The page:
Arlington native Pete Kennedy and his wife and musical partner Maura played an early set at Jammin’ Java on Saturday evening. The duo, known and beloved as The Kennedys, were every bit of charming and talented as you could imagine.
Pete worked as a freelance guitarist in the DC area for nearly 20 years, working shows at major venues like the Kennedy Center, the 9:30 Club, and The Birchmere, as well as well as memorable “gigs from hell.” During a break between songs, Pete shared one of these stories from his new memoir, Tone, Twang, and Taste, about a vanity project put on a wealthy “creator” at the small stage at the Kennedy Center that, following several mishaps and never disasters, only lasted two nights.
It’s a hilarious story, as is the one about playing banjo in a dinosaur costume. Pete’s book also talks about opening for Bruce Springsteen and Steve Earle, playing at the Red Fox when Emmylou Harris was coming up, and going on the road with Mary Chapin Carpenter and Nanci Griffith.
I couldn’t put it down, and I highly recommend it to roots music fans, especially those who want to learn about DC’s place in the history of roots music. The book will introduce you to a whole host of colorful and influential artists, like the late guitarist Danny Gatton.
Speaking of Nanci Griffith, Pete and Maura met when he was touring as a member of her band, the Blue Moon Orchestra. After touring with Nanci together, Pete and Maura left to form their own act, which has gone own to receive much critical acclaim. They have received such acclaim for their albums, including some 30 Washington Area Music Awards. The duo released their most recent album, Safe Until Tomorrow, last year.
In the eyes of some critics, the quality of their work, which blends folk with pop/rock and a bit of country, has even surpassed that of Griffith’s.
Stream Safe Until Tomorrow by The Kennedys on Spotify:
The Kennedys opened their set with the title track of their second album, Life Is Large. The enthusiastic audience joined them on the chorus. They recorded the next song, one of the modern folk tunes, Richard Thompson’s “Wall of Death,” on their debut record, River of Stars. Having seen Richard perform this song in his wonderful Lincoln Theater concert in November, I have a special fondness for it, and it warmed my heart.
Maura drew attention to the lap steel guitar that Pete bought in August for a series of three Hank Williams tribute shows. Maura described Pete’s hours of practicing as surrounding her with endless “cartoon music.” I caught the tribute show at The Birchmere in December, and it was excellent. The Kennedys played one of their songs from the tribute, an arrangement of Hank’s “Setting the Woods on Fire” in the style of a duet between Johnny Cash and June Carter.
Having the lap steel guitar allowed The Kennedys to perform some songs live they hadn’t visited before in their shows. When they recorded “Velvet Glove” in the studio, Pete used a slide, and the new guitar allowed them to perform the song. Maura wrote “Umbrella” for Pete on their 25th anniversary, and “Rhyme and Reason,” in the style of Sergio Mendes ’66 exotica, is about writing a song.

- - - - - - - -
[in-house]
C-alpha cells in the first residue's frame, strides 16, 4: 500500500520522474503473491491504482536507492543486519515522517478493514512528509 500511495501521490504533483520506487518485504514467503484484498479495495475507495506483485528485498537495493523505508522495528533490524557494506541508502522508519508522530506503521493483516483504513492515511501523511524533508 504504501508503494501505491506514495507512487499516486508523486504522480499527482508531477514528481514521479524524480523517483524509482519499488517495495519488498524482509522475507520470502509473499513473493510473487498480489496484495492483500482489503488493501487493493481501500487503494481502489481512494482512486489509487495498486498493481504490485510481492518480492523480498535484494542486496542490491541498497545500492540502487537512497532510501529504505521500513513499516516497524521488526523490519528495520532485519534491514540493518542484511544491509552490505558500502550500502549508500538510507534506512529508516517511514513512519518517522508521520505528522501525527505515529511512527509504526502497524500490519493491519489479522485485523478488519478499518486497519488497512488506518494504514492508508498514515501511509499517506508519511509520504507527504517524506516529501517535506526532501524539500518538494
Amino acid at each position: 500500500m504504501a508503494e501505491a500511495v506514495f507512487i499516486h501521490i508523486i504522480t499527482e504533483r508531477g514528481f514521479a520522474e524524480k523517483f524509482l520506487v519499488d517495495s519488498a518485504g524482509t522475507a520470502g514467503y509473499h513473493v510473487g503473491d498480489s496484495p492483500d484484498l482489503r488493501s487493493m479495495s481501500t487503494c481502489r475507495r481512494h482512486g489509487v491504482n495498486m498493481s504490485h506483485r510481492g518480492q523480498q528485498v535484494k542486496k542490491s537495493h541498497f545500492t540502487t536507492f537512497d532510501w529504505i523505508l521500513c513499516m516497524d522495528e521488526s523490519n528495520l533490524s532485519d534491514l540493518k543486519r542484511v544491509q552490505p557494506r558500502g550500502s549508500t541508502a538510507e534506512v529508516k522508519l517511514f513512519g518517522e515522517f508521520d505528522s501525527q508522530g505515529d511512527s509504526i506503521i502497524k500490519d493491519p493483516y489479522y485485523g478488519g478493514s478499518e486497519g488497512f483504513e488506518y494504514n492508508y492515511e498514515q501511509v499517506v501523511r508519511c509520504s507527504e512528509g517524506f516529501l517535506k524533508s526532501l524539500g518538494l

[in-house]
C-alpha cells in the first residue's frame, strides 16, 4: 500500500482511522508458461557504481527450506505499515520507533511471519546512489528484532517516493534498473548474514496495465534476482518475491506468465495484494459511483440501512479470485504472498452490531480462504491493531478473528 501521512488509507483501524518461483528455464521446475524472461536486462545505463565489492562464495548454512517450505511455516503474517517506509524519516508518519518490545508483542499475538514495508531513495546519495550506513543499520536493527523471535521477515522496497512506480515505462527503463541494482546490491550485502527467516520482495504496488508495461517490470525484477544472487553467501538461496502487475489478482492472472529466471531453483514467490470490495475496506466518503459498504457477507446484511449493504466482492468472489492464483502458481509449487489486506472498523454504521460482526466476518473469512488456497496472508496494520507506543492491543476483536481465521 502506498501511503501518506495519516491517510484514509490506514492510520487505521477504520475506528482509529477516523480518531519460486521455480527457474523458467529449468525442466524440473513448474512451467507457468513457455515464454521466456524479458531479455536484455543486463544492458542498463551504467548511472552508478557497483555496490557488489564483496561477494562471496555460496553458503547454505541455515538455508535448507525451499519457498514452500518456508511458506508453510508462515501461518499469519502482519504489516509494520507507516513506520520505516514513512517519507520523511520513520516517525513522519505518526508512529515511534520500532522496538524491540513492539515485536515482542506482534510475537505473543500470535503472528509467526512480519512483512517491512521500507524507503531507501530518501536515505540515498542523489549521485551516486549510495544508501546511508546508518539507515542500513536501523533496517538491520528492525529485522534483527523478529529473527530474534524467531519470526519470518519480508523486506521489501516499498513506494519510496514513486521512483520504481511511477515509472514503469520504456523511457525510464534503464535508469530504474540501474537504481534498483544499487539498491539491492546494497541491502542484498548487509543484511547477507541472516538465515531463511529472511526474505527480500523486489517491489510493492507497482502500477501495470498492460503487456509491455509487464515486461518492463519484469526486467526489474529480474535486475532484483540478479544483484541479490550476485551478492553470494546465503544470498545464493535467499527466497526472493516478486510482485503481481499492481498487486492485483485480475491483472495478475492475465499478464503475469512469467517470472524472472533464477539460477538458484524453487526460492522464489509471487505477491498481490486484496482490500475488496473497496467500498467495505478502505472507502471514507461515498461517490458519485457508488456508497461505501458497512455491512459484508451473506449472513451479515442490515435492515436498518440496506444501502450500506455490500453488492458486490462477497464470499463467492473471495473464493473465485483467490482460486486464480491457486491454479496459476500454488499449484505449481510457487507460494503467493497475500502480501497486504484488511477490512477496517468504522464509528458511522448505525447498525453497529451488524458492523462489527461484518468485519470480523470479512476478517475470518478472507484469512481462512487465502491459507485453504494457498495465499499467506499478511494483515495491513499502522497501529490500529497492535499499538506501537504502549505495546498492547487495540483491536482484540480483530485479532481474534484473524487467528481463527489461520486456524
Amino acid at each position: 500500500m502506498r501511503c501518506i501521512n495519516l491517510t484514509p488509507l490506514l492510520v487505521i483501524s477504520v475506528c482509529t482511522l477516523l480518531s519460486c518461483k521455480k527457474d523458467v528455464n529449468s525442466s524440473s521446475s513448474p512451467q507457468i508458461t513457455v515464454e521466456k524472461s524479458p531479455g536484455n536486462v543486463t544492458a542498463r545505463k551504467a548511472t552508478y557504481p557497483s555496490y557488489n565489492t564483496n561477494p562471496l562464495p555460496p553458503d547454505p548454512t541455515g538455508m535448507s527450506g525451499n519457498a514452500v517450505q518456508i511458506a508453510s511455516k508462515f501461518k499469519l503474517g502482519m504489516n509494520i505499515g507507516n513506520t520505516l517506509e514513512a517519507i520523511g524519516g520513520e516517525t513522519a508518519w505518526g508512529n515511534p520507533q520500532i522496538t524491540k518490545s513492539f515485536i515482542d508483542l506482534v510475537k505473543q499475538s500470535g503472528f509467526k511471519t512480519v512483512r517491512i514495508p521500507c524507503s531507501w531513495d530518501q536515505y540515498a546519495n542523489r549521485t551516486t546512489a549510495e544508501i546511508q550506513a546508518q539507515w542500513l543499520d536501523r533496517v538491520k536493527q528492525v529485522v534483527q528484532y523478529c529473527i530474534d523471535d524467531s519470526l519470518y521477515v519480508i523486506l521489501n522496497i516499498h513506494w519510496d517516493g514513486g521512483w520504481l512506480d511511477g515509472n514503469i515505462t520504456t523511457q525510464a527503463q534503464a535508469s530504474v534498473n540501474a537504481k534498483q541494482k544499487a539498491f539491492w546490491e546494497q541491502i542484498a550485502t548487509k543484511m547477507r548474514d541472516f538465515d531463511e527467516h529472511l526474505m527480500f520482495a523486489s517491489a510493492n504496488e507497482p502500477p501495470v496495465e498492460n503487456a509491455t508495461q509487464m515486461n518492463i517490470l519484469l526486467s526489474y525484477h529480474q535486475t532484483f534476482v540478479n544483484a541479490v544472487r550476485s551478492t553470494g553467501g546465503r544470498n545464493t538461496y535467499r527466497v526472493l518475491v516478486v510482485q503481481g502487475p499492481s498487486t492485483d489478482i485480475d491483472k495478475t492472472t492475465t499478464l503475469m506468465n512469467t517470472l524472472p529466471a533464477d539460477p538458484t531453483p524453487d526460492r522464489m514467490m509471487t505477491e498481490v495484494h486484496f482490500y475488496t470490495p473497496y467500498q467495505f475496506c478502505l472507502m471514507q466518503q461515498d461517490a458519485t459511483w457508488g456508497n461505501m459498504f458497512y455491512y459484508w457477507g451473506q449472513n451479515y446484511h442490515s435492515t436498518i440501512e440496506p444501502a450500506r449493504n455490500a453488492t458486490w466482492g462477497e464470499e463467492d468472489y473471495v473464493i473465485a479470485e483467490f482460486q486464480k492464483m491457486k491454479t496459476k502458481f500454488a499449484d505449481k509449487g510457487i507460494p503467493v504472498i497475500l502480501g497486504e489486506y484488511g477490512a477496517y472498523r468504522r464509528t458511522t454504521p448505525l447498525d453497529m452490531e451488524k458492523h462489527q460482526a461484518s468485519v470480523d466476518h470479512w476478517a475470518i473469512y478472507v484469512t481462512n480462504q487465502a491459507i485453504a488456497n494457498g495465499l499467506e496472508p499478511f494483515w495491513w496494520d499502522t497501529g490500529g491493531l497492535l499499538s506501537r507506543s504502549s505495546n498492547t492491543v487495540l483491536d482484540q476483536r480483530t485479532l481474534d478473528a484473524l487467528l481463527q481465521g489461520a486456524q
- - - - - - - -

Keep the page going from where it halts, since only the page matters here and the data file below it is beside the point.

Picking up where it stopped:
For the last song with the steel guitar, they asked the tech to turn on a disco ball. Maura said, “This is a slow dance for all the couples… We’re going to take you back to junior prom.” The Kennedys play the classic 1959 instrumental “Sleep Walk.” You may not know it by name, I guarantee you’ll recognize the melody instantly.
After “Sleep Walk,” Maura invited requests, and the requests poured out of the audience. “So many requests,” she said. Limited on time (there was a second show later that evening), they were able to play just one, “Midnight Ghost,” a bit of a train song.
Maura introduced “Be Silent No More” as a song about speaking up, saying it could be about Me Too, but could also be about just about anything else. Influenced by her own experiences with her parents, who are in their ’90s, Maura wrote “Safe Until Tomorrow” “about caregivers, people who are taking care of their parents.”
The unmistakable chords of “Eight Miles High” followed immediately after. It was an appropriate cover for The Kennedys — the Byrds’ folk-rock sound exerts a clear influence on them. They brought the disco ball to close their set with “Midnight Train to Georgia.”
The Kennedys stepped off the stage for a brief moment before returning for an encore. “In turbulent times, there are still deep waters. I think John Lennon was tapping into that,” Maura said, and they launched into “Across the Universe.” She asked if they could they do one more song, and she dedicated “Stand” to the anti-hate resolution that just passed Congress. The audience stood and clapped along with the rhythm, before giving The Kennedys a rousing send-off.
Despite operating with time constraints from the venue, The Kennedys put on a really fun show. They have deep ties here, and many of the fans were heavily invested in their music. They come back here regularly, and they’re definitely worth catching.